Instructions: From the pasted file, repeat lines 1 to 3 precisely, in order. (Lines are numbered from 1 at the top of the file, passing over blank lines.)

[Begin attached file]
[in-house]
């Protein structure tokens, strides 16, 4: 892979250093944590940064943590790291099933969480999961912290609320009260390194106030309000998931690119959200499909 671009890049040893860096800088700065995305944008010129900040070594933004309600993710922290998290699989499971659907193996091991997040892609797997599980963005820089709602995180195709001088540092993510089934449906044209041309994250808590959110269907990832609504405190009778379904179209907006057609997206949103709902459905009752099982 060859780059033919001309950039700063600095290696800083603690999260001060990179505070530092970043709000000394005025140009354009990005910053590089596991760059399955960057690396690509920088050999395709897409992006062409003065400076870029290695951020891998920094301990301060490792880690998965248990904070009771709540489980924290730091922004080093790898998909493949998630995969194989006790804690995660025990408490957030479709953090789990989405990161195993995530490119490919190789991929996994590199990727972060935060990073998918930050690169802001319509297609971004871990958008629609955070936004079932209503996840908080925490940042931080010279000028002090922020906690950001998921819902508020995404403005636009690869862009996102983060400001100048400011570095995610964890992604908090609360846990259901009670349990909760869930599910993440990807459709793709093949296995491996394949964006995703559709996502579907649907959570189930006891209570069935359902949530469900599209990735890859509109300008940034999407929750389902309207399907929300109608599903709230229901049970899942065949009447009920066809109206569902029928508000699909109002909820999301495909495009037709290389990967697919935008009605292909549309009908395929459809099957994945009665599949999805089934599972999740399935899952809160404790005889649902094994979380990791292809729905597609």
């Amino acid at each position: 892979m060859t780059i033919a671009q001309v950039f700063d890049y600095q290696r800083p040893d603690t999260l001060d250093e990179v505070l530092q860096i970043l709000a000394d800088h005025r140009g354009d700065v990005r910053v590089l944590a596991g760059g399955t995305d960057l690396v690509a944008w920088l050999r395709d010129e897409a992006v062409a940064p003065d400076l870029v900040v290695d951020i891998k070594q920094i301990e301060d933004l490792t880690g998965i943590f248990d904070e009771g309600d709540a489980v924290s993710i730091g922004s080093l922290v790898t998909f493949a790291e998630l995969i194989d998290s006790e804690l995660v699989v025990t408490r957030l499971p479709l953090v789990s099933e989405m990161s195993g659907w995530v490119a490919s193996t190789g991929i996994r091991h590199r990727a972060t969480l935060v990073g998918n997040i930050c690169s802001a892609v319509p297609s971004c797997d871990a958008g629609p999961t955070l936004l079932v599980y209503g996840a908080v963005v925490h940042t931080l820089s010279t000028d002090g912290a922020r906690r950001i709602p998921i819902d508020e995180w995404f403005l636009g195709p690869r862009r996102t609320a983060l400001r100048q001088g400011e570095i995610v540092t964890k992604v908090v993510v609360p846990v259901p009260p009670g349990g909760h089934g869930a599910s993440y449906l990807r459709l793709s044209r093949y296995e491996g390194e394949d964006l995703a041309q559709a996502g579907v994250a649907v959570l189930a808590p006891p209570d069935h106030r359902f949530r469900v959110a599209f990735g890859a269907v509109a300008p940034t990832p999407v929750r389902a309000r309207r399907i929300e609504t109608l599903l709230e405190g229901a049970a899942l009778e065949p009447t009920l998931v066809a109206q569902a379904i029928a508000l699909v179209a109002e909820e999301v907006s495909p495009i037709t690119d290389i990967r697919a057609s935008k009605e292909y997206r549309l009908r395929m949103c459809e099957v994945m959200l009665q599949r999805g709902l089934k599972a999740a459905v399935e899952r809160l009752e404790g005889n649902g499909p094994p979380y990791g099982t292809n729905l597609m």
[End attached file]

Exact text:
[in-house]
């Protein structure tokens, strides 16, 4: 892979250093944590940064943590790291099933969480999961912290609320009260390194106030309000998931690119959200499909 671009890049040893860096800088700065995305944008010129900040070594933004309600993710922290998290699989499971659907193996091991997040892609797997599980963005820089709602995180195709001088540092993510089934449906044209041309994250808590959110269907990832609504405190009778379904179209907006057609997206949103709902459905009752099982 060859780059033919001309950039700063600095290696800083603690999260001060990179505070530092970043709000000394005025140009354009990005910053590089596991760059399955960057690396690509920088050999395709897409992006062409003065400076870029290695951020891998920094301990301060490792880690998965248990904070009771709540489980924290730091922004080093790898998909493949998630995969194989006790804690995660025990408490957030479709953090789990989405990161195993995530490119490919190789991929996994590199990727972060935060990073998918930050690169802001319509297609971004871990958008629609955070936004079932209503996840908080925490940042931080010279000028002090922020906690950001998921819902508020995404403005636009690869862009996102983060400001100048400011570095995610964890992604908090609360846990259901009670349990909760869930599910993440990807459709793709093949296995491996394949964006995703559709996502579907649907959570189930006891209570069935359902949530469900599209990735890859509109300008940034999407929750389902309207399907929300109608599903709230229901049970899942065949009447009920066809109206569902029928508000699909109002909820999301495909495009037709290389990967697919935008009605292909549309009908395929459809099957994945009665599949999805089934599972999740399935899952809160404790005889649902094994979380990791292809729905597609």
């Amino acid at each position: 892979m060859t780059i033919a671009q001309v950039f700063d890049y600095q290696r800083p040893d603690t999260l001060d250093e990179v505070l530092q860096i970043l709000a000394d800088h005025r140009g354009d700065v990005r910053v590089l944590a596991g760059g399955t995305d960057l690396v690509a944008w920088l050999r395709d010129e897409a992006v062409a940064p003065d400076l870029v900040v290695d951020i891998k070594q920094i301990e301060d933004l490792t880690g998965i943590f248990d904070e009771g309600d709540a489980v924290s993710i730091g922004s080093l922290v790898t998909f493949a790291e998630l995969i194989d998290s006790e804690l995660v699989v025990t408490r957030l499971p479709l953090v789990s099933e989405m990161s195993g659907w995530v490119a490919s193996t190789g991929i996994r091991h590199r990727a972060t969480l935060v990073g998918n997040i930050c690169s802001a892609v319509p297609s971004c797997d871990a958008g629609p999961t955070l936004l079932v599980y209503g996840a908080v963005v925490h940042t931080l820089s010279t000028d002090g912290a922020r906690r950001i709602p998921i819902d508020e995180w995404f403005l636009g195709p690869r862009r996102t609320a983060l400001r100048q001088g400011e570095i995610v540092t964890k992604v908090v993510v609360p846990v259901p009260p009670g349990g909760h089934g869930a599910s993440y449906l990807r459709l793709s044209r093949y296995e491996g390194e394949d964006l995703a041309q559709a996502g579907v994250a649907v959570l189930a808590p006891p209570d069935h106030r359902f949530r469900v959110a599209f990735g890859a269907v509109a300008p940034t990832p999407v929750r389902a309000r309207r399907i929300e609504t109608l599903l709230e405190g229901a049970a899942l009778e065949p009447t009920l998931v066809a109206q569902a379904i029928a508000l699909v179209a109002e909820e999301v907006s495909p495009i037709t690119d290389i990967r697919a057609s935008k009605e292909y997206r549309l009908r395929m949103c459809e099957v994945m959200l009665q599949r999805g709902l089934k599972a999740a459905v399935e899952r809160l009752e404790g005889n649902g499909p094994p979380y990791g099982t292809n729905l597609m």